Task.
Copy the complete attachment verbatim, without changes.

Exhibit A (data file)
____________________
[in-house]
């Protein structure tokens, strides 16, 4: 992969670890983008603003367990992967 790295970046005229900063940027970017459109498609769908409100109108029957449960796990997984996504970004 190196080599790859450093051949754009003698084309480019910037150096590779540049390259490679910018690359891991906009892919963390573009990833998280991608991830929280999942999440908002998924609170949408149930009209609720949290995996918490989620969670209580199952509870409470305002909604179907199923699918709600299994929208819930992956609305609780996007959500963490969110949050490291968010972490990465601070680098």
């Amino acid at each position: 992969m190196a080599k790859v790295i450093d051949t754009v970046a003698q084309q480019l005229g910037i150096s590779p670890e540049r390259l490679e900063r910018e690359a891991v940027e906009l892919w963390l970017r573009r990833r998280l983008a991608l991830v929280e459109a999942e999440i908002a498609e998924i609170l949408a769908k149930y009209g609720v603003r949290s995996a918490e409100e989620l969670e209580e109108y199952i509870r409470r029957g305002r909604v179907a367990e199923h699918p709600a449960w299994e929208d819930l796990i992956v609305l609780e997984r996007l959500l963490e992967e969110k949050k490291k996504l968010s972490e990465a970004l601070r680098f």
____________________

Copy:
[in-house]
């Protein structure tokens, strides 16, 4: 992969670890983008603003367990992967 790295970046005229900063940027970017459109498609769908409100109108029957449960796990997984996504970004 190196080599790859450093051949754009003698084309480019910037150096590779540049390259490679910018690359891991906009892919963390573009990833998280991608991830929280999942999440908002998924609170949408149930009209609720949290995996918490989620969670209580199952509870409470305002909604179907199923699918709600299994929208819930992956609305609780996007959500963490969110949050490291968010972490990465601070680098």
């Amino acid at each position: 992969m190196a080599k790859v790295i450093d051949t754009v970046a003698q084309q480019l005229g910037i150096s590779p670890e540049r390259l490679e900063r910018e690359a891991v940027e906009l892919w963390l970017r573009r990833r998280l983008a991608l991830v929280e459109a999942e999440i908002a498609e998924i609170l949408a769908k149930y009209g609720v603003r949290s995996a918490e409100e989620l969670e209580e109108y199952i509870r409470r029957g305002r909604v179907a367990e199923h699918p709600a449960w299994e929208d819930l796990i992956v609305l609780e997984r996007l959500l963490e992967e969110k949050k490291k996504l968010s972490e990465a970004l601070r680098f």